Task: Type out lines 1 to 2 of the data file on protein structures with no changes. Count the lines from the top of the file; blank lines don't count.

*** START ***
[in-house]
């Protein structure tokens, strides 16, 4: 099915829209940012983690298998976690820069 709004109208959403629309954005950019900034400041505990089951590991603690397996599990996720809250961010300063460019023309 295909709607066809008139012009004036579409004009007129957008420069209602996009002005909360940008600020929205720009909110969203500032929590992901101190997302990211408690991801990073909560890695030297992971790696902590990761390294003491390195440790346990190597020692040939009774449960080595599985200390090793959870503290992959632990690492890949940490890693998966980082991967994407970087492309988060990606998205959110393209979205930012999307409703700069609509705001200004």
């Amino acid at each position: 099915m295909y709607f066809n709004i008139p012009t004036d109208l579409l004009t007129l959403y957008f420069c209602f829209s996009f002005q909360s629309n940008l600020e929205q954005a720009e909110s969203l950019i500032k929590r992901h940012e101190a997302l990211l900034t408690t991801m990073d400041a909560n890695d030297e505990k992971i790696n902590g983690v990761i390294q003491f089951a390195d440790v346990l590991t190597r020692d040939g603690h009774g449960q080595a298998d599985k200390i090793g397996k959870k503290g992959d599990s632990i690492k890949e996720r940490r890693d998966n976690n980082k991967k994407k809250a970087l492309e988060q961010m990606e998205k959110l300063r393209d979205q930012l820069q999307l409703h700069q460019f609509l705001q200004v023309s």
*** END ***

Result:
[in-house]
């Protein structure tokens, strides 16, 4: 099915829209940012983690298998976690820069 709004109208959403629309954005950019900034400041505990089951590991603690397996599990996720809250961010300063460019023309 295909709607066809008139012009004036579409004009007129957008420069209602996009002005909360940008600020929205720009909110969203500032929590992901101190997302990211408690991801990073909560890695030297992971790696902590990761390294003491390195440790346990190597020692040939009774449960080595599985200390090793959870503290992959632990690492890949940490890693998966980082991967994407970087492309988060990606998205959110393209979205930012999307409703700069609509705001200004």